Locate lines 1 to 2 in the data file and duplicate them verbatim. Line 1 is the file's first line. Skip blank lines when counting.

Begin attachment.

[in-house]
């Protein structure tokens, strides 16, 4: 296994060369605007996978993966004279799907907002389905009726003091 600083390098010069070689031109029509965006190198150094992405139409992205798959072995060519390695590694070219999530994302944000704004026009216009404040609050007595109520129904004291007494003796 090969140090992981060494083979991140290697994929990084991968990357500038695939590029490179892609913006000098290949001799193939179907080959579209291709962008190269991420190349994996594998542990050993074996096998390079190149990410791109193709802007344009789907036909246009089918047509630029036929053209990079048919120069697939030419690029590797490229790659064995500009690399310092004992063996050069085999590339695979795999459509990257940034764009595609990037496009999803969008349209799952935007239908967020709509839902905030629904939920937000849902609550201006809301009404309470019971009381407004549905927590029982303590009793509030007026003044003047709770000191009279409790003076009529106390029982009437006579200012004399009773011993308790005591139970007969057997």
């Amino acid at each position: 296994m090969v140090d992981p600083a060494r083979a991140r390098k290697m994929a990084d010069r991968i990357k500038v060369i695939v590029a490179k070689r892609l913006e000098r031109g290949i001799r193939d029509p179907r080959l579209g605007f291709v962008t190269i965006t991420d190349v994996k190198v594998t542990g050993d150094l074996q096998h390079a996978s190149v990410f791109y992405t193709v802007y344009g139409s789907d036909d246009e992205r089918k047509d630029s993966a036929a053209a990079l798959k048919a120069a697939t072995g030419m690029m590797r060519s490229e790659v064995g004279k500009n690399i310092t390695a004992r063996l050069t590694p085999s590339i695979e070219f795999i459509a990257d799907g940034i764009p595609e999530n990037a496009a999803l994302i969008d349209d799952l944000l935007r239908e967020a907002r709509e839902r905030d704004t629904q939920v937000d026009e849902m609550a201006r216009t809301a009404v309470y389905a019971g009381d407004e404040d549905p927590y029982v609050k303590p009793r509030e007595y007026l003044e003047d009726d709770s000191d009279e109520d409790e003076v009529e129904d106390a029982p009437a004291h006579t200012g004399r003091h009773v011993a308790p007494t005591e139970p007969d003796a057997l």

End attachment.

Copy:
[in-house]
């Protein structure tokens, strides 16, 4: 296994060369605007996978993966004279799907907002389905009726003091 600083390098010069070689031109029509965006190198150094992405139409992205798959072995060519390695590694070219999530994302944000704004026009216009404040609050007595109520129904004291007494003796 090969140090992981060494083979991140290697994929990084991968990357500038695939590029490179892609913006000098290949001799193939179907080959579209291709962008190269991420190349994996594998542990050993074996096998390079190149990410791109193709802007344009789907036909246009089918047509630029036929053209990079048919120069697939030419690029590797490229790659064995500009690399310092004992063996050069085999590339695979795999459509990257940034764009595609990037496009999803969008349209799952935007239908967020709509839902905030629904939920937000849902609550201006809301009404309470019971009381407004549905927590029982303590009793509030007026003044003047709770000191009279409790003076009529106390029982009437006579200012004399009773011993308790005591139970007969057997």